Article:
THE BLOG

The Global Mindset, the Esperanto of International Business?

05/28/2013 08:54 am ET | Updated Jul 28, 2013

Yesterday, I taught a workshop on cultural intelligence to a group of consultants from all around the world. In my class was a lovely lady from Germany who told me that she wrote a book on the international language of business that would soon be translated into English. When I inquired about her book, she told me that in her view, to be effective across cultures, people would have to embrace new behaviors that would ensure their success in the global arena. Her method is based on the Esperanto model where several languages are combined together to create a new one nobody can claim. When pressed for more details, I quickly realized however that her view of global success is mainly based on her cultural assumptions of what is important to succeed in business: tight time management, direct communication, flat reporting system, profit driven, etc. As such, becoming globally minded means becoming Westernized.

Recently, my work has revolved around assisting companies to understand why project management methods such as Agile create so many internal problems. When taken across cultures, I notice that few people in the world fully understand how powerful the cultural make up of each employee really is. The reality is that, according to experts like Genevieve Bell, chief anthropologist at Intel, culture does trump strategy and it is indeed essential to invest the necessary amount of time and energy in understanding the host country to pursue any across-culture business venture.

Recently, I had the opportunity to test that knowledge first hand training and consulting within one of the largest multinationals in the world, realizing that even at the highest level of management, people still confuse culture with ill will or an IQ level that would not allow employees from a certain culture to perform within the Western parameters. When I suggested that those non-Western teams were in need of support and coaching to fully grasp the Western meaning of initiative-taking, upfront communication, or articulating concepts such as having a plan A, plan B and Plan C in place, my suggestion was received with a disdained attitude that clearly demonstrated that after two years of working together those foreign teams were either fundamentally challenged or purely incapable of improving. The truth of the matter is quite different and I can attest that many teams in India, for example, where I was last, have embraced the cultural impositions their U.S. employers forced upon them fully. Compared to their fathers, brothers and uncles who are not in the high-tech industry, those Indian employees are already 80 percent Americanized. The problem lies in the fact that very few people in the United States have the capacity to appreciate how much change has been implemented as very few North Americans are aware of the Indian culture per se. As such, instead of appreciating the efforts invested, they judge and focus on the distance that remains to be traveled. This comes as a disheartening criticism to the teams located in the host country and is perceived as a lack of appreciation and understanding toward their own culture.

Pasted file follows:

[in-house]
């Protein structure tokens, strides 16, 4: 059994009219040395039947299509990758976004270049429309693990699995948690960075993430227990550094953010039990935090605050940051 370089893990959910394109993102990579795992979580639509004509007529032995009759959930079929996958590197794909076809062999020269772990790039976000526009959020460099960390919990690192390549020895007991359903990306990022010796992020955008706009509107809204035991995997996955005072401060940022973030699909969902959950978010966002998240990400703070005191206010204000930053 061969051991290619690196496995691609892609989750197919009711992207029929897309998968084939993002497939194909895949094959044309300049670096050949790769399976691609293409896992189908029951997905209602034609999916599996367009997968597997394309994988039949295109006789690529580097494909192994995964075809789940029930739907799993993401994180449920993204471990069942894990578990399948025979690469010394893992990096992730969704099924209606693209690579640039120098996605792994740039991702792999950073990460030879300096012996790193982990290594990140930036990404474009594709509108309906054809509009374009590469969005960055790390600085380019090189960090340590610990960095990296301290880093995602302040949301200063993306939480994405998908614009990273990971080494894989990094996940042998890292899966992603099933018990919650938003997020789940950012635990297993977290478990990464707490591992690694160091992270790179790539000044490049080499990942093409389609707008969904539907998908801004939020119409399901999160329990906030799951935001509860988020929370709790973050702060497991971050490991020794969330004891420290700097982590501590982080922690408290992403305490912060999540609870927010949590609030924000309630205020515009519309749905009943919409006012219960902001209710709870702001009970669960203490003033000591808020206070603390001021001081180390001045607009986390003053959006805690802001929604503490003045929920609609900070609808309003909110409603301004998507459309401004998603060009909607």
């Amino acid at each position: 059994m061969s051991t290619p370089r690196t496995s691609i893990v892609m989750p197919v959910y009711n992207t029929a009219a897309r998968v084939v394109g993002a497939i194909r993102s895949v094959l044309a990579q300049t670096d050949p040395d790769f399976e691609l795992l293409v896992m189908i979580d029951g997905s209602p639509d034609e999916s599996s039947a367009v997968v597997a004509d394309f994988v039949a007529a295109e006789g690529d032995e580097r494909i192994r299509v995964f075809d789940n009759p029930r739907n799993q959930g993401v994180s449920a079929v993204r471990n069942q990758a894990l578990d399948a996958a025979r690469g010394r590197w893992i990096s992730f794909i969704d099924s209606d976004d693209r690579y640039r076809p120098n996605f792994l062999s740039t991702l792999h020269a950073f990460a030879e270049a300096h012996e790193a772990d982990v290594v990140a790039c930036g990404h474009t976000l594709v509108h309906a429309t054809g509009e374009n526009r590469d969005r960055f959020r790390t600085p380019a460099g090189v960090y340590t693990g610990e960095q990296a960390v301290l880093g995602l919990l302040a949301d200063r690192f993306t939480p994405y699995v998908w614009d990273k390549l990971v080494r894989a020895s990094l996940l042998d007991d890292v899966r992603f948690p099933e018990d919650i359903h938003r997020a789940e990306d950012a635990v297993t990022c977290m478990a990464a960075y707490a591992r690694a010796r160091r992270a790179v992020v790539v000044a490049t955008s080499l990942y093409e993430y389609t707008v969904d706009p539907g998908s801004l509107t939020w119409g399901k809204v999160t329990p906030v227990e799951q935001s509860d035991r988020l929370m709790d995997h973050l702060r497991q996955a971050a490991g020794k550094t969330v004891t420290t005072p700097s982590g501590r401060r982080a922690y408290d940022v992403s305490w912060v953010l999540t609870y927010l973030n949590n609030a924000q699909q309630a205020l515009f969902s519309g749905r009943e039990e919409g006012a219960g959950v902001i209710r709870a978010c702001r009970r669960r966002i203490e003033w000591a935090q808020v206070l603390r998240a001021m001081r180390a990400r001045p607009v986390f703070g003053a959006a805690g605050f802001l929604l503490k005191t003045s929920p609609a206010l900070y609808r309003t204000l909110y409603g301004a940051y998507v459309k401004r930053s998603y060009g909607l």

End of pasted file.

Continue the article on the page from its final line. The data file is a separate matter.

As the world becomes more and more accessible from our keyboard, I feel that the ability to get out of our comfort zone and reach across the cultural aisle resides in the heart of each of us. Realizing that each expectation we voice, each criticism we formulate, each deadline we set, each problem we solve is rooted in the specific set of skills with which our culture provided us. It is also evident that philosophical concepts such as trust and respect are lived, experienced and demonstrated differently from one culture to another. Having had the experience to work for several companies headquartered in different parts of the world, I can attest that each corporate culture duplicates the national culture from which its leaders originate, copying the family unit model that was used to teach fundamental values to children, such as respect, integrity, honesty and trust.

Not realizing that each global employee brings with him his own understanding of the aforementioned core values is setting multinational companies up for failure. Wrong expectations are articulated through the use of flawless processes, forgetting that behind each process is a human being who will apply his own core values to the method.

In my view, the solution lies in the fact that we must recognize that today's employees are the guinea pigs of the 21st century global economy and that practically none of those employees were adequately trained to instantaneously interact across cultures. Indeed, very few schools across the world prepare students for today's work environment, transforming most multinationals into challenging revolving doors and frustrated leaders who do not know how to reverse the trend.

Displaying a true global mindset does not reside in forcing people to embrace a Germanic or U.S. mindset. All the opposite. It means welcoming that each culture brings its own set of solutions and that each approach has merit. It also means that employees need support in developing the global voice and heart they were not born with, as it is only through respect and understanding that we will together achieve meaningful and long-lasting results. It is often not through the established channel with which we are so comfortable dealing in the West, but rather through the exploration of other applications that also give us the opportunity to expand our horizon. By honoring cultural differences to achieve effective working relationships, we can be the change we wish to see in the world, as Mahatma Gandhi wisely claimed.